A new round of climate change talks are taking place in Doha, Qatar with governments being urged to speed up global action towards a low-emission future.
The governments have been specifically asked to focus on essential tasks ahead, deliver agreed outcomes and take further steps in the global response to the climate change problem.
United Nation's climate change official Christiana Figueres pointed delegates to key reports, which all point to the urgency to act to keep global average temperatures from rising beyond an internationally agreed level of 2 degrees Celsius, beyond which climate impacts become extremely serious.
According to analysis by the World Bank, the world remains firmly at risk of seeing temperatures rise towards 4 degrees Celsius by the end of the century, creating devastating effects, if current levels of ambition to curb greenhouse gas emissions are not raised.
The World Meteorological Organisation says greenhouse gas concentrations in the atmosphere have reached yet another record high at 390.9 parts per million, with no identified change in the upward
The UN Environment Programme (UNEP) on the other hand warns that the gap between what is needed in terms of emission reductions to stay below 2 degrees Celsius and what is so far promised by countries is still widening, not decreasing.
However, all reports underline that the technology, the funding and the policy options to remain below the 2 degrees Celsius goal are already available, provided that governments and societies take the necessary action rapidly enough.
“Expert analysis consistently says that we do have the possibility to keep on track and that to act now is safer and much less costly than to delay. In the last three years, policy and action towards a sustainable, clean energy future has been growing faster than ever,” said Ms Figueres.
“But the door is closing fast because the pace and scale of action is simply not yet enough. So Doha must deliver its part in the longer-term solution.”
Added Ms Figueres; “Governments have said they intend to work hard to advance their decision before the high-level segment, so they can hand over a very limited set of options to ministers and close successfully at the end of next week.”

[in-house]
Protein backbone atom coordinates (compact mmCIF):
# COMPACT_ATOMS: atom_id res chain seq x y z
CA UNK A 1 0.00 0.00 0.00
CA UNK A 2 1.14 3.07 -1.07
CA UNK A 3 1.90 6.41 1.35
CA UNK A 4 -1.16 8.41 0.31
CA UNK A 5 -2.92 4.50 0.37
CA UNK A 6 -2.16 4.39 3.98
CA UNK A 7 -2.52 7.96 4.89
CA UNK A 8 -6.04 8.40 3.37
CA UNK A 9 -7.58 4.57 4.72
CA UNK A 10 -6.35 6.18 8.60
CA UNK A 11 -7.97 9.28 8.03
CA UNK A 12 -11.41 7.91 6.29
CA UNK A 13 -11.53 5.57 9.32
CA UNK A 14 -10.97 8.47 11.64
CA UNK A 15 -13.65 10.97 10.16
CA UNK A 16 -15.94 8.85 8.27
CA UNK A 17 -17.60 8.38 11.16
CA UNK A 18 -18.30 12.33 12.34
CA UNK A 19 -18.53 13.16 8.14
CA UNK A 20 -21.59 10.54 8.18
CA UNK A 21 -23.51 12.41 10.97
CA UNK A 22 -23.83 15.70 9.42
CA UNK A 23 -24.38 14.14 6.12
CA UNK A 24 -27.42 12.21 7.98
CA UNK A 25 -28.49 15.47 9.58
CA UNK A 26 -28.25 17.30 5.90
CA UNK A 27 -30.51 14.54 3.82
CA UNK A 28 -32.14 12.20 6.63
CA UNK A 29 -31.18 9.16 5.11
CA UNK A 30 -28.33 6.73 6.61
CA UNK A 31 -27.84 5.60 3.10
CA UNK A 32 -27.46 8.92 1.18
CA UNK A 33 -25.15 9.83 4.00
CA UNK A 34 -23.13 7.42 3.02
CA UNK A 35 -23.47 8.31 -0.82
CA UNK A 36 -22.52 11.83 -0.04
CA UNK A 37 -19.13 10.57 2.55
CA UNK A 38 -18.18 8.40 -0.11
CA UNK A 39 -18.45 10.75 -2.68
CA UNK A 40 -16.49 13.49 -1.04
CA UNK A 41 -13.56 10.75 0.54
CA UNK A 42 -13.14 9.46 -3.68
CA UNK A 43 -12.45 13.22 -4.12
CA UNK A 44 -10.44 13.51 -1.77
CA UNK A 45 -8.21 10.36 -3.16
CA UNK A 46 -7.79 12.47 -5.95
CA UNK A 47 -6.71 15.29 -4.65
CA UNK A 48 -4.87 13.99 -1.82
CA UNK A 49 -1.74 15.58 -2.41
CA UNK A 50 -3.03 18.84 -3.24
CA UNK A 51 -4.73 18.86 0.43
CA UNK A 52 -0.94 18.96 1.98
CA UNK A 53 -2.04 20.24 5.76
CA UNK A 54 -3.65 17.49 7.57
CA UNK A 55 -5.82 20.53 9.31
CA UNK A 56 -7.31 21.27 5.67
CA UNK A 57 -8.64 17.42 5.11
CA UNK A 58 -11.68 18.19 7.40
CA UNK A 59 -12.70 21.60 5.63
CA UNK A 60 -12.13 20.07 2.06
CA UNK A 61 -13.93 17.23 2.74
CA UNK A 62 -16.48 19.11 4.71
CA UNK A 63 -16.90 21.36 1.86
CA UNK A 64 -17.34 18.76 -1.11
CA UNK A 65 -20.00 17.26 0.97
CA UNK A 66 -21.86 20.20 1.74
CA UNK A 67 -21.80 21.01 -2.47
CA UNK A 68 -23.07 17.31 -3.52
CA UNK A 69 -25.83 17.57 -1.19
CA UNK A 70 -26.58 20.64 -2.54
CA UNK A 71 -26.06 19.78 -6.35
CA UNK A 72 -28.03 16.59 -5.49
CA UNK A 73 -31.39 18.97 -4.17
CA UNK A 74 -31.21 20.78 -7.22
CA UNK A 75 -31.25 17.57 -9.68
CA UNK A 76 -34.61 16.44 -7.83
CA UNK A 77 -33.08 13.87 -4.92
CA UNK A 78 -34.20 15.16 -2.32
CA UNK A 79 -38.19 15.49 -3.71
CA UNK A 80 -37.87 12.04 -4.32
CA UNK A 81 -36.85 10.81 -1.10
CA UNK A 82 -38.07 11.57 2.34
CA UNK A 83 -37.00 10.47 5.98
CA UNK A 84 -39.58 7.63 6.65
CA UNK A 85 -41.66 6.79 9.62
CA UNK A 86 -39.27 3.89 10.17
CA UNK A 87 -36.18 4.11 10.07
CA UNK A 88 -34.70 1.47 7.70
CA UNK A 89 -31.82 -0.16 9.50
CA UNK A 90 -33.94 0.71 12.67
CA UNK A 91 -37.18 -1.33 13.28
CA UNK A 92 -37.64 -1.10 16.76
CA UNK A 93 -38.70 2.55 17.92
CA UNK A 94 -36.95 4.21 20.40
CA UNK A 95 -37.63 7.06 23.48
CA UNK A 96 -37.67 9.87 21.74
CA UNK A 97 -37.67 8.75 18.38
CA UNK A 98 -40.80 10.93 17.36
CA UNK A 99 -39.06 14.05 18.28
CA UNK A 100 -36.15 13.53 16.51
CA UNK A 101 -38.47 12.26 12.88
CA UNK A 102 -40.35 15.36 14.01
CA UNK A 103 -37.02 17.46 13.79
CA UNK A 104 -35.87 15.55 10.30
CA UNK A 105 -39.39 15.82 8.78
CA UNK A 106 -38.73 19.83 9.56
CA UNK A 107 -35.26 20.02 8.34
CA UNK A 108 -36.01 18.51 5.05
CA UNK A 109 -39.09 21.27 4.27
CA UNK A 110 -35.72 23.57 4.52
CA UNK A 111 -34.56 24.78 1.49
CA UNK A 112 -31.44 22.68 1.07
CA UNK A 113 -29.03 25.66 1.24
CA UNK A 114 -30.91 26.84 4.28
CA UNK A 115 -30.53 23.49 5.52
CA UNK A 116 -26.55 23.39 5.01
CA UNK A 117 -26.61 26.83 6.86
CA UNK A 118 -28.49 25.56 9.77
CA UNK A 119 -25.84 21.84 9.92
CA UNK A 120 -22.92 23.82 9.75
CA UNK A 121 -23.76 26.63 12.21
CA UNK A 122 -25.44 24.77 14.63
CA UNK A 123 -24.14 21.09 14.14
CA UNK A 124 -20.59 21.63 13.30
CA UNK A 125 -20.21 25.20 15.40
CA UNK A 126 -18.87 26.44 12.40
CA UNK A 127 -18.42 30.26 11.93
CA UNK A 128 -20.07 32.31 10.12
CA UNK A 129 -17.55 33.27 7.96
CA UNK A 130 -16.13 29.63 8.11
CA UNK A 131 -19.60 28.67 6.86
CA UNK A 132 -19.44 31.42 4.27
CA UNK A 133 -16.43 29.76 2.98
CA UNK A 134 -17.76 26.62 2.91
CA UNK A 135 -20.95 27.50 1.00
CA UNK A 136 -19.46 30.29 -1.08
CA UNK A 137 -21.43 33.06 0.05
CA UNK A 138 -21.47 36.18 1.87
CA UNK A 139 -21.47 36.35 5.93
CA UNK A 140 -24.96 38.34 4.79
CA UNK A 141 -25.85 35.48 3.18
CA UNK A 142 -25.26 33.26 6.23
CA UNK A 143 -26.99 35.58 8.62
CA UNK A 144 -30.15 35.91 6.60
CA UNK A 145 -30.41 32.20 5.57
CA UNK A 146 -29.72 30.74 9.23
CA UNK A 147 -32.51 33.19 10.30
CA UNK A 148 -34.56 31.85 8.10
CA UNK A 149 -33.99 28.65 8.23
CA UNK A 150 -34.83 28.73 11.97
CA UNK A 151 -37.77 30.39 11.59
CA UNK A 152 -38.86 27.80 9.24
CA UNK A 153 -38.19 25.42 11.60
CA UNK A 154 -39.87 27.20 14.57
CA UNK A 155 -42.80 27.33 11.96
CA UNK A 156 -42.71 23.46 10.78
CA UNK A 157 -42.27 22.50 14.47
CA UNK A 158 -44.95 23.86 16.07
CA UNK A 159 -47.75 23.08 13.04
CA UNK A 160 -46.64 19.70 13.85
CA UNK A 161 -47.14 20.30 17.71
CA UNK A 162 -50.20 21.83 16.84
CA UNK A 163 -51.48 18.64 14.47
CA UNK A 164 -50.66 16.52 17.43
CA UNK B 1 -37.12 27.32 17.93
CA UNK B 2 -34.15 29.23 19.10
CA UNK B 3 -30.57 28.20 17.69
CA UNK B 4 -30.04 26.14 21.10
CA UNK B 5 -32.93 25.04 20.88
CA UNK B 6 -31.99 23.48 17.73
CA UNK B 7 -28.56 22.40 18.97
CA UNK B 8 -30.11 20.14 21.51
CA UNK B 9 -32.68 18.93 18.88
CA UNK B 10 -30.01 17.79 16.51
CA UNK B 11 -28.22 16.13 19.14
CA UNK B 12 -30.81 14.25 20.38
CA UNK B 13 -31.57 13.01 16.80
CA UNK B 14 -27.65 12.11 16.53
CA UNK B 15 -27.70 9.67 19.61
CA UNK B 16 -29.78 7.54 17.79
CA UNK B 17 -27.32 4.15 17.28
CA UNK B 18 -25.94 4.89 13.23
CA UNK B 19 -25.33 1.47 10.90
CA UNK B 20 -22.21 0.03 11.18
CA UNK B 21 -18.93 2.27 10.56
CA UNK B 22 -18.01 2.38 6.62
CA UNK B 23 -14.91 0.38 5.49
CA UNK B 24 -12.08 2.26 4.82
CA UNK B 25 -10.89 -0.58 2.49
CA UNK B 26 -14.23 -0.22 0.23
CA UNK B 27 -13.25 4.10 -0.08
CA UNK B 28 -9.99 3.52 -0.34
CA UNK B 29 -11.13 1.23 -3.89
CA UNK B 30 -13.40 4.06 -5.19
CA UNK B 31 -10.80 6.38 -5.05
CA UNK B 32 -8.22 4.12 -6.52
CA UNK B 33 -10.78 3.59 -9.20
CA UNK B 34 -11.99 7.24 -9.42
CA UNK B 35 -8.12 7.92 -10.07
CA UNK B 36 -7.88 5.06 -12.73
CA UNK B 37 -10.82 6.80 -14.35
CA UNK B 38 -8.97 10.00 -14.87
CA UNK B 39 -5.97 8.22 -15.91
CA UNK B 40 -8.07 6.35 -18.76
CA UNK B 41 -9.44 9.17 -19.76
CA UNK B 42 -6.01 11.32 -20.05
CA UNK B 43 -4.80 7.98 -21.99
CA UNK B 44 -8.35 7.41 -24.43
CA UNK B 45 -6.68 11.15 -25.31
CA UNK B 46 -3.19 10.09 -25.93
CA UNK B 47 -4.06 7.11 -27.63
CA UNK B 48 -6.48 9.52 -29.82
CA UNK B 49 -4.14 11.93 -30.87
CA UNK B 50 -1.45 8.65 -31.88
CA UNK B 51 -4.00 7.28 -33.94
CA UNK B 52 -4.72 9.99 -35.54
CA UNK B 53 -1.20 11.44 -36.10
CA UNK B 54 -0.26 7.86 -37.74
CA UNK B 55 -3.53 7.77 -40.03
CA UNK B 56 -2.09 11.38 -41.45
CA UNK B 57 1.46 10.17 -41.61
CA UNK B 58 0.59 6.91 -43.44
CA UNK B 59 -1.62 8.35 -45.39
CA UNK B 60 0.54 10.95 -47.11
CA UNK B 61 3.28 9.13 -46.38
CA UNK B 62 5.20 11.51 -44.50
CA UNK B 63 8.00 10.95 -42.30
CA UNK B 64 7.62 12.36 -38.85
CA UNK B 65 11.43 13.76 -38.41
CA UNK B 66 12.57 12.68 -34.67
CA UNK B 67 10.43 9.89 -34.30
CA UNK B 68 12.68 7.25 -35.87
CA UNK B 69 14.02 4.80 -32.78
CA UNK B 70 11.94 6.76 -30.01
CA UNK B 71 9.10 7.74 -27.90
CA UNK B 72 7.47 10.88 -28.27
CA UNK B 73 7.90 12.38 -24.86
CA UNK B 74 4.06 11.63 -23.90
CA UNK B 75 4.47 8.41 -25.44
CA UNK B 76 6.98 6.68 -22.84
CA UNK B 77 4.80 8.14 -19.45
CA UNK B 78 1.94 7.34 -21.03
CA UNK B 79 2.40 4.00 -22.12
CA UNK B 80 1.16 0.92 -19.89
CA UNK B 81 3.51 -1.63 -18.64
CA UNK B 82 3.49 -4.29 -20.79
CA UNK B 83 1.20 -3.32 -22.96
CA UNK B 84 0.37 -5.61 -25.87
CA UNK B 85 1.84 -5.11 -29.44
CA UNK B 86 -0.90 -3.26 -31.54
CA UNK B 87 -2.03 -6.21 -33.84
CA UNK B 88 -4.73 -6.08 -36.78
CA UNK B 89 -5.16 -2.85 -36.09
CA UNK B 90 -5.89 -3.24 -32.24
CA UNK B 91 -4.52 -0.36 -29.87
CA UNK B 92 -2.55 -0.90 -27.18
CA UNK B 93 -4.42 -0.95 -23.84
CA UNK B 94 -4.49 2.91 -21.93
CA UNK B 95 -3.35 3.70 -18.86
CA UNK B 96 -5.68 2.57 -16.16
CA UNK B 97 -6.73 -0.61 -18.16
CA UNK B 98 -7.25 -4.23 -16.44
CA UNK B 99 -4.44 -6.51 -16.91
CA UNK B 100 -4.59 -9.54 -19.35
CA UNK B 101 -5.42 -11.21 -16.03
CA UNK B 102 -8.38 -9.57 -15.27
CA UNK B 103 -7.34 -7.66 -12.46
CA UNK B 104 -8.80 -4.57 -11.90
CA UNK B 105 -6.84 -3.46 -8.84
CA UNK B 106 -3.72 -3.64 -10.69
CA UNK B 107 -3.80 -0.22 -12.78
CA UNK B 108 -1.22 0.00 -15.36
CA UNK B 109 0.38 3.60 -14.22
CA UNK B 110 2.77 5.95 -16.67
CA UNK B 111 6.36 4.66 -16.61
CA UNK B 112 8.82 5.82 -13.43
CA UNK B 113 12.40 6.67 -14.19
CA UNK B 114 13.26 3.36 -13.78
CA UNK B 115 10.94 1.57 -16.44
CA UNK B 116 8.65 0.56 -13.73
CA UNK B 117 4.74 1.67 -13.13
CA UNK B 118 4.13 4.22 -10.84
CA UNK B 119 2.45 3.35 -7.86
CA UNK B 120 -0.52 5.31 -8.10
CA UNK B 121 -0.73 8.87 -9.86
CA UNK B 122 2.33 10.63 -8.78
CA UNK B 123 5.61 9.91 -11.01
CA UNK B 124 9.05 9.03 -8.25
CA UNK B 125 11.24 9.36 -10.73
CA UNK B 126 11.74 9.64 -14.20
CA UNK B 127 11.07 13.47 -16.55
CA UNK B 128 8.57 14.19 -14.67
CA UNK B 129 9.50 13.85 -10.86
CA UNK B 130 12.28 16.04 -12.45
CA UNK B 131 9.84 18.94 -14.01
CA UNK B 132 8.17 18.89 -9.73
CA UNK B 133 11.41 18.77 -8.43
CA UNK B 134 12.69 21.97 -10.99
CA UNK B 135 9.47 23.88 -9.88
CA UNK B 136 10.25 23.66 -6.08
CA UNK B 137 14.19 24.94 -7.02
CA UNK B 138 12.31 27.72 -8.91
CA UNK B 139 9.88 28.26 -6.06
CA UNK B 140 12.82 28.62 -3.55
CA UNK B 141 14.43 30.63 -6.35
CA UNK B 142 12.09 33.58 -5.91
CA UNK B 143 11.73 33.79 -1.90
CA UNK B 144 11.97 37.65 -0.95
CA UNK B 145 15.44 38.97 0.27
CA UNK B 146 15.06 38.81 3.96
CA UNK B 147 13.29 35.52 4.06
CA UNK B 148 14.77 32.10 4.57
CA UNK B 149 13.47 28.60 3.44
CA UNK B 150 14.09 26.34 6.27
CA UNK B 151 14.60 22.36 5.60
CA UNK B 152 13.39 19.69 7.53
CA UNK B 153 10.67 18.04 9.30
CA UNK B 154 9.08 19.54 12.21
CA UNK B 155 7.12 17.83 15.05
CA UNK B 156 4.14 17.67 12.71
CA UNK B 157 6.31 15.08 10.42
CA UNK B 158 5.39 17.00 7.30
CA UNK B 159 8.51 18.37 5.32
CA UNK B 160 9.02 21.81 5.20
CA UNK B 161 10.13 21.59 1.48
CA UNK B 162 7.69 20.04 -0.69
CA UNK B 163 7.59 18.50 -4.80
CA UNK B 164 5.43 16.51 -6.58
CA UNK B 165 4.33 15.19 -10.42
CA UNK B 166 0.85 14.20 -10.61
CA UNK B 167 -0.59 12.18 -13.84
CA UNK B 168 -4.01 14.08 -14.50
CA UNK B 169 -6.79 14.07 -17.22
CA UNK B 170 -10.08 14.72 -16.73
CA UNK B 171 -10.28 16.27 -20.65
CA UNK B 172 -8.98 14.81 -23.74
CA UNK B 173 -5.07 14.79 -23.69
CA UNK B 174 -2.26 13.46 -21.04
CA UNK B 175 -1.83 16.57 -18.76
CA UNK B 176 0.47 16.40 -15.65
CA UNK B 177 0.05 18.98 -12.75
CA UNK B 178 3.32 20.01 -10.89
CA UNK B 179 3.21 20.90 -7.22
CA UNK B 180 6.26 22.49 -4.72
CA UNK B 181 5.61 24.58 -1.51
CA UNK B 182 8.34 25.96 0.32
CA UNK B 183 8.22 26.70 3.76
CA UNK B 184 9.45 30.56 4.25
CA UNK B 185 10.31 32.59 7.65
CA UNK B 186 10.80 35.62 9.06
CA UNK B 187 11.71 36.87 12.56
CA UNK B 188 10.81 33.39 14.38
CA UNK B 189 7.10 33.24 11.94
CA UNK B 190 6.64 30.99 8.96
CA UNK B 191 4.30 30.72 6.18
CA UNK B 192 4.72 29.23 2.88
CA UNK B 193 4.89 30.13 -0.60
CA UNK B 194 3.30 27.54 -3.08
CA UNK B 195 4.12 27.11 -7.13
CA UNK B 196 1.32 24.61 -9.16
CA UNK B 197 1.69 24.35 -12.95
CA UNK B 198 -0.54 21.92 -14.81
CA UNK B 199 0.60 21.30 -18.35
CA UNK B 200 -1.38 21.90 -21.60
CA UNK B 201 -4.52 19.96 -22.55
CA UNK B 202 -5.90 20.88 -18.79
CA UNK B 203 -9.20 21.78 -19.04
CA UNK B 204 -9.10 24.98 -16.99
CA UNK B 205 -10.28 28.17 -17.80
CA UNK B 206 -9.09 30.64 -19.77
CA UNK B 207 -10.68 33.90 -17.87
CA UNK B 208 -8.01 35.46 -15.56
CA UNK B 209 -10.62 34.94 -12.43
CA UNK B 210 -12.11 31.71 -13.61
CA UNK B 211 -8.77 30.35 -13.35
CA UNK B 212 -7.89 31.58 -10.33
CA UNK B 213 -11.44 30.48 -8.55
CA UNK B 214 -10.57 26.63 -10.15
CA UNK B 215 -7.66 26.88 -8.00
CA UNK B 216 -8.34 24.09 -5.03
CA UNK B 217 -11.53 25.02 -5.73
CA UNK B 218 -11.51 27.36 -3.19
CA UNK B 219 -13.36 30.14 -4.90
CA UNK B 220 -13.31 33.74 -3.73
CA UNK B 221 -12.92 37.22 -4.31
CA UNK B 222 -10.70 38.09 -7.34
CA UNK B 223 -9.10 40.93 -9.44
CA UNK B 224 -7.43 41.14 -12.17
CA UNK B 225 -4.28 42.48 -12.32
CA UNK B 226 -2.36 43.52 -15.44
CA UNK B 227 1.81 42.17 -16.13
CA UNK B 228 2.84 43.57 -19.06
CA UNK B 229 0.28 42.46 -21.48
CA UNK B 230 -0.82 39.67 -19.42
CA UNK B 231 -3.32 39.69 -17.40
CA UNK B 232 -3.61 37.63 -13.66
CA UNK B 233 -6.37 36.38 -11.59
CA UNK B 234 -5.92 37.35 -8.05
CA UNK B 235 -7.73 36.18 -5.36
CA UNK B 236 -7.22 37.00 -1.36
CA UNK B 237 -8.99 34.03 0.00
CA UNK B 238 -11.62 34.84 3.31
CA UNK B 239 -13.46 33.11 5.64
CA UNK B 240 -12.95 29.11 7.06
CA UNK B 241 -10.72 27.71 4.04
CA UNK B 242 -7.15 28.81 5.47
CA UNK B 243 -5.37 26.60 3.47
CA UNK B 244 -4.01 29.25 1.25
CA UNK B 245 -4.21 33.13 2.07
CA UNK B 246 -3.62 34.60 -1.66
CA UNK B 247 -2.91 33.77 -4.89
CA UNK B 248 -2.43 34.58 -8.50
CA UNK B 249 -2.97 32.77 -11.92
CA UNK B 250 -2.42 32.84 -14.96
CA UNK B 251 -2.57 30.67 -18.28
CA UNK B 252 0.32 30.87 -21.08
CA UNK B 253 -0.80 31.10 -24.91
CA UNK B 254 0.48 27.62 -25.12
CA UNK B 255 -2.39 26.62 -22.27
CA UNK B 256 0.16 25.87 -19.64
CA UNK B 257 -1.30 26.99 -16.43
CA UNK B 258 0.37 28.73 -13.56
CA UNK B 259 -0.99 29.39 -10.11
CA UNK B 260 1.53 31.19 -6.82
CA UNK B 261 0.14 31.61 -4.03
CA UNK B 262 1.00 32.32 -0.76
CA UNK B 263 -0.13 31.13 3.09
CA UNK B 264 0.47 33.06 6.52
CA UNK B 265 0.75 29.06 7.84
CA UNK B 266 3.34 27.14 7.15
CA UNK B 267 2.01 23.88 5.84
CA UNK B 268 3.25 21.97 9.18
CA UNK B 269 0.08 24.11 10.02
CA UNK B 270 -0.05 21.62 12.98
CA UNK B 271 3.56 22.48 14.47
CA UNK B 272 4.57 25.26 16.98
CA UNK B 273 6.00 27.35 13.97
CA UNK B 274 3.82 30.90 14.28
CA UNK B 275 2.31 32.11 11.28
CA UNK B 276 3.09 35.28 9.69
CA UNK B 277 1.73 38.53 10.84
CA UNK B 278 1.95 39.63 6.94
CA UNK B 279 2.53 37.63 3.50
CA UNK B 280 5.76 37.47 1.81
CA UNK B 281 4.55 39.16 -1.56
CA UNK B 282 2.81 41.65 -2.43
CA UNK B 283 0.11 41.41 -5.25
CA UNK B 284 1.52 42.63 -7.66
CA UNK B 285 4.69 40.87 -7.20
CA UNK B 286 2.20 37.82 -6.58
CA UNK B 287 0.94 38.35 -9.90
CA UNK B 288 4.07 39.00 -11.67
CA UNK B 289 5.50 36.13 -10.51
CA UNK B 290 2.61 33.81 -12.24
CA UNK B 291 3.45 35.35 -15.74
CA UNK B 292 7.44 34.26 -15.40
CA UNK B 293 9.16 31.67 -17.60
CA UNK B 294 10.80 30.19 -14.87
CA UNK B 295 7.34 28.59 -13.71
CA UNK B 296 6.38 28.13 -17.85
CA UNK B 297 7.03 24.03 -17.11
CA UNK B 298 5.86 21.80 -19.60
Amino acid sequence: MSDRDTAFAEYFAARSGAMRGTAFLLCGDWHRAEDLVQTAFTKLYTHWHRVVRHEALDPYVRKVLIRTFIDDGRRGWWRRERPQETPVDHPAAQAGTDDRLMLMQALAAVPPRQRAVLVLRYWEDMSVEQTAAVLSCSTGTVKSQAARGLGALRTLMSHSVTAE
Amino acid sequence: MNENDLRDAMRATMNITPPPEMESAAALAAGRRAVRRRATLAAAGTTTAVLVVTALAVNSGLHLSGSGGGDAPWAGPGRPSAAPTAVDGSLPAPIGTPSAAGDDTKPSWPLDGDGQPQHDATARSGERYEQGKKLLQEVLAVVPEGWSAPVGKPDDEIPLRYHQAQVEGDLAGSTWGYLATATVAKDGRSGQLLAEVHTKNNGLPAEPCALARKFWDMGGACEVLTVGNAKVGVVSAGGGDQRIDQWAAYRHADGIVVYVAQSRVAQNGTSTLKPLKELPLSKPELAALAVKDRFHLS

The newly elected President of the Conference of the Parties, Abdullah bin Hamad Al-Attiyah, Chairman of Qatar’s Administrative Control and Transparency Authority, urged the conference to stick to agreed timetables and speedily implement already agreed decisions.
“Climate change is a common challenge for humanity. We must work in earnest for a better future for present and for future generations. We have a precious opportunity over the coming days, and we must make full use of it. Many delegates have stressed the importance of finalising work on time, and that requires that we all show flexibility,” he said.
In Doha, governments are expected to usher in a renewed commitment under the Kyoto Protocol, move the broad infrastructure of support they have been building for action in the developing world into firm implementation, and decide how to resolve policy issues that remain outstanding under the UN Climate Change Convention.
They will also decide how to stick to the task and timetable they set themselves to reach an effective, fair and ambitious universal climate agreement that is to be adopted in 2015 and to enter into force from 2020, and to raise the current inadequate global ambition to address climate change and its impacts before 2020.
In addition, countries meeting in Doha need to reach a better understanding on how to mobilise long-term finance to support action in developing nations, which they have agreed must reach a level of USD 100 billion a year by 2020.
“A faster response to climate change is necessary and possible, both in terms of the international policy response and increasing action at national and sub-national policy level and from global business. Doha must make sure the response is accelerated,” said Ms Figueres.
Also to be showcased at the talks by the UN climate change secretariat are “lighthouse activities” public-private climate initiatives in developing countries which have already improved the lives of the urban poor, and which can inspire governments and businesses to do more.
Two further pillars of the secretariat’s Momentum for Change Initiative will also be launched – one highlighting the role of women in providing solutions to climate change, and the other drawing attention to innovative approaches to climate finance.
The first week of the meeting will pave way for the high level segment where more than 100 ministers are scheduled to attend.
The segment, to be opened by UN Secretary General Ban Ki-Moon, begins on December 4 and ends with a decision-making plenary three days later.